So here’s a challenge to everyone in a voting situation like mine. My rep in the US House is Lacy Clay (MO1). This is as safe a D seat as you will find. My state house and senate seats are also safe D. So in 2018 when election season is in full swing I will be knocking on doors nearby in both MO2 and across the river in IL12 (which was D until 4 years ago). I will also will be working my ass off for Senator McCaskill, who is up for re-election and will get priority, but I hope to get to 250-500 doors (10-20 shifts) for the folks outside of my area. I am already planning my free time next fall around that.

    My challenge is for BJ folks like me to commit to knocking 100 doors in the nearest competitive race to them–state or federal, whatever works for you. With the way demographics (and gerrymandering) have worked out, Democratic voters tend to be crowded together in urban and ring suburban areas. This is one way to spread our energy around a little further.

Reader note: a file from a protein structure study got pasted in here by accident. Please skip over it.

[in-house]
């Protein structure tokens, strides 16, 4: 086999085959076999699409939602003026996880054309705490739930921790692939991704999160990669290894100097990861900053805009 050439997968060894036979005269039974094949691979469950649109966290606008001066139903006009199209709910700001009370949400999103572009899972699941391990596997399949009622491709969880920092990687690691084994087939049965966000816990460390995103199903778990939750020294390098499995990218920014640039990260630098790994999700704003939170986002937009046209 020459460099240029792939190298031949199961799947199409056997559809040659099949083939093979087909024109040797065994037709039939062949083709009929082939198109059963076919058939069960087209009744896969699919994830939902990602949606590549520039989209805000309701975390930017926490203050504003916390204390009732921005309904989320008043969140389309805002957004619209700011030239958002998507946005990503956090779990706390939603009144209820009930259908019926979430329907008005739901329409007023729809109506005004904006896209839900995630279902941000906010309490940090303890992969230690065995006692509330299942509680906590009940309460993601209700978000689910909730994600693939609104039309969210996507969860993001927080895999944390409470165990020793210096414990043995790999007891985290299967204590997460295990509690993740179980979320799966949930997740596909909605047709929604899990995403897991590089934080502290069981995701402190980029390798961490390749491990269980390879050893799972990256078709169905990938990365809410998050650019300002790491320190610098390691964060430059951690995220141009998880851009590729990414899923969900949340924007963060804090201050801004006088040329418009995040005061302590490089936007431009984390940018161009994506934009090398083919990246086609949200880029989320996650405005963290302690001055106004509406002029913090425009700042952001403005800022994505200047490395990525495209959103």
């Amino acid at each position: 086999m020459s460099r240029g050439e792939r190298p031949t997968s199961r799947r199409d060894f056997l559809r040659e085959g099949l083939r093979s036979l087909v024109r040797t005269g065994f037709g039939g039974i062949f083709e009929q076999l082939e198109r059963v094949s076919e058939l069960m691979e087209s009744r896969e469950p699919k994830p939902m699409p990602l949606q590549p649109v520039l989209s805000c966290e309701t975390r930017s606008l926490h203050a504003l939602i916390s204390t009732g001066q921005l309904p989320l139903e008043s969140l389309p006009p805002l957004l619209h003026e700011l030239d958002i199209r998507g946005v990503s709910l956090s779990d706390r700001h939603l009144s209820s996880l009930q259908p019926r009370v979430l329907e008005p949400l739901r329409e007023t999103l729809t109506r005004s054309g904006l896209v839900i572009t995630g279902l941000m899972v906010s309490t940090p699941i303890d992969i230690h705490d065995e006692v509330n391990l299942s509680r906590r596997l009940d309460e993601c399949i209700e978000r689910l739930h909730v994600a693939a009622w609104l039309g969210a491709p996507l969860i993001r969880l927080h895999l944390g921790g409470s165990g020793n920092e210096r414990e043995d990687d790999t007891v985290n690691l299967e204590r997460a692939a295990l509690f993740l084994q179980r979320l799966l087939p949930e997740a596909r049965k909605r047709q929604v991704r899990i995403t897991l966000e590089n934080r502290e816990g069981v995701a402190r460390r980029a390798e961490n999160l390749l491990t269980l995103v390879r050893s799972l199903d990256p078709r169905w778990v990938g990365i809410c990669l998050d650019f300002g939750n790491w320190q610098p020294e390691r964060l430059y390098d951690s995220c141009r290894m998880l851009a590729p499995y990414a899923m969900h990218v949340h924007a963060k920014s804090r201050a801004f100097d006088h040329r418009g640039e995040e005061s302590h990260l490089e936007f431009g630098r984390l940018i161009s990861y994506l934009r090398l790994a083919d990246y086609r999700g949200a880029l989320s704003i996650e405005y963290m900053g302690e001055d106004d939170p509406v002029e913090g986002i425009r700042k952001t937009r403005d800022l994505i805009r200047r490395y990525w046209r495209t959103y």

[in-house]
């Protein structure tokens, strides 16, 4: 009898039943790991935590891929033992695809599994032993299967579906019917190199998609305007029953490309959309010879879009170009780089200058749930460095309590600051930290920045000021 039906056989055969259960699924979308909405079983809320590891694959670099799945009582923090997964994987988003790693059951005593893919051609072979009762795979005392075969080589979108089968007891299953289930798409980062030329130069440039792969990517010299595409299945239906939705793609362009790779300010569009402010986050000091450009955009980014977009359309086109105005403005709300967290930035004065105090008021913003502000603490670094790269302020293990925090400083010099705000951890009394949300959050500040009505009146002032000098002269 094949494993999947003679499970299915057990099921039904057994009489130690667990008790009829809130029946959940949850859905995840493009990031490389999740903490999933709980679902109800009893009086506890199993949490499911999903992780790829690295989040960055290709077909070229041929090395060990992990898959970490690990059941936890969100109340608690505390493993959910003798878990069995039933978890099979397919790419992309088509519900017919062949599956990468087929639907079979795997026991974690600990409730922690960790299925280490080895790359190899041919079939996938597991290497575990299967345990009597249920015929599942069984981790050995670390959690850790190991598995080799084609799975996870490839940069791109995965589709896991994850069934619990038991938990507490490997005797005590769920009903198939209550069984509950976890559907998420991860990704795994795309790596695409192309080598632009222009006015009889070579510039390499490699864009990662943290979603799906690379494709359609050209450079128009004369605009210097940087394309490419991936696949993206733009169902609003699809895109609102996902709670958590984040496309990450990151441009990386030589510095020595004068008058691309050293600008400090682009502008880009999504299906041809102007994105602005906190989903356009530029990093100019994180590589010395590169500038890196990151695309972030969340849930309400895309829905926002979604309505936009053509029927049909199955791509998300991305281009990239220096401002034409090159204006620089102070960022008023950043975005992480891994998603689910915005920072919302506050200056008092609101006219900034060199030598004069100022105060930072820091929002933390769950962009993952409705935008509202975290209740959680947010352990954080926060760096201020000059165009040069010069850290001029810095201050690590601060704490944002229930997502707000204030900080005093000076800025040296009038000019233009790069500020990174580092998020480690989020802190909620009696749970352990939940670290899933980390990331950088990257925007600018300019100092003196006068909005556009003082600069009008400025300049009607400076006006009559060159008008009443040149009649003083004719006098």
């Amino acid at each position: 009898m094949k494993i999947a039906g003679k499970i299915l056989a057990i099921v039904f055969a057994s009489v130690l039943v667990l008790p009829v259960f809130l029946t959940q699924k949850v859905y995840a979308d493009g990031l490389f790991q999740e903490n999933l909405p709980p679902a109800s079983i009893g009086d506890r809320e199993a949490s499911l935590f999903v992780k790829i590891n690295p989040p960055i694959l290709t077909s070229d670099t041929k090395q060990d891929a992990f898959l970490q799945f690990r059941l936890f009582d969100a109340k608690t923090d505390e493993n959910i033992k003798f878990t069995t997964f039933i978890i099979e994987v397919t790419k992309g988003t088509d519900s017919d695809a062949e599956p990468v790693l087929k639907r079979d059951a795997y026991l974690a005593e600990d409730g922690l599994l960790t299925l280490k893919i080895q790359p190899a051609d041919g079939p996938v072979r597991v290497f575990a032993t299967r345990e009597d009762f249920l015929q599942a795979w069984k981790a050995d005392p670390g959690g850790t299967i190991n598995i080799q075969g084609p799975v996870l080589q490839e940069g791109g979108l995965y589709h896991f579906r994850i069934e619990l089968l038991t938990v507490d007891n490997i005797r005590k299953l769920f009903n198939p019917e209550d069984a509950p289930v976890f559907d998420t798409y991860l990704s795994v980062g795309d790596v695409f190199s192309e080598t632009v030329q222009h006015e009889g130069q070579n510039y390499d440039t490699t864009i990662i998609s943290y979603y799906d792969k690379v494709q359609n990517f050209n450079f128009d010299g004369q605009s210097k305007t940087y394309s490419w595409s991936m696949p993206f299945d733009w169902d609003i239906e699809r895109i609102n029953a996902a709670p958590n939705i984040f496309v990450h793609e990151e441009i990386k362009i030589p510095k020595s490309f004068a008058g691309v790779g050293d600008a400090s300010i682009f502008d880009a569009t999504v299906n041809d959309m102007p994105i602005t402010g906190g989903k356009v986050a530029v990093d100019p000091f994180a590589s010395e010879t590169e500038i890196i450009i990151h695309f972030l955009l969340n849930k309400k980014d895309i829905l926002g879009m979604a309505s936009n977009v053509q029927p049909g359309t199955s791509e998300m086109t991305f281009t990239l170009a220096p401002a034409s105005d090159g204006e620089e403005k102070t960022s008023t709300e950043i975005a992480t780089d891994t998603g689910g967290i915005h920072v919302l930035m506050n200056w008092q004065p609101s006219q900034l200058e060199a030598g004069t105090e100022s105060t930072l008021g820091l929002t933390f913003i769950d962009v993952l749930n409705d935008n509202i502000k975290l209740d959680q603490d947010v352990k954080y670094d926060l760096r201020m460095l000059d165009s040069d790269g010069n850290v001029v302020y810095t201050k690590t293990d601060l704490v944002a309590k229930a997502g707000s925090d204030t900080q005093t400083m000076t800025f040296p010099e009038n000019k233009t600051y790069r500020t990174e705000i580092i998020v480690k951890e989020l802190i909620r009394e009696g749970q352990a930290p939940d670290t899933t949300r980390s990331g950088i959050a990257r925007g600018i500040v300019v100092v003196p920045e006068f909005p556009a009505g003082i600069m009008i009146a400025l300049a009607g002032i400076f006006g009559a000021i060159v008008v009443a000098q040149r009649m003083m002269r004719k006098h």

73. 73
    TenguPhule says:

    @Brachiator:

    The funny part is either that all these drivers thought they could escape the traffic by traveling a day early or that all these drivers thought they could escape the traffic in LA at all.

    Hope springs eternal in the human breast.

  74. 74
    marcopolo says:

    @Emma: Okay, I got it. Your nickname is Eyeore. Or Marvin if you prefer Hitchhiker’s Guide to the Galaxy.

  75. 75
    LurkerNoLonger says:

    @TenguPhule: Thanks. Good point.

  76. 76
    Ben Cisco says:

    @the Conster: I saw some of that, they’ve got two talking points down – those 1100 seats!! AND the millions of those voters we have to win back (who are NEVER going to vote Dem unless the party jettisons all except the vaunted WWC).

    My family’s from Alabama, and I have family and friends there still. The fight goes on.

  77. 77
    Johnny Gentle (famous crooner) says: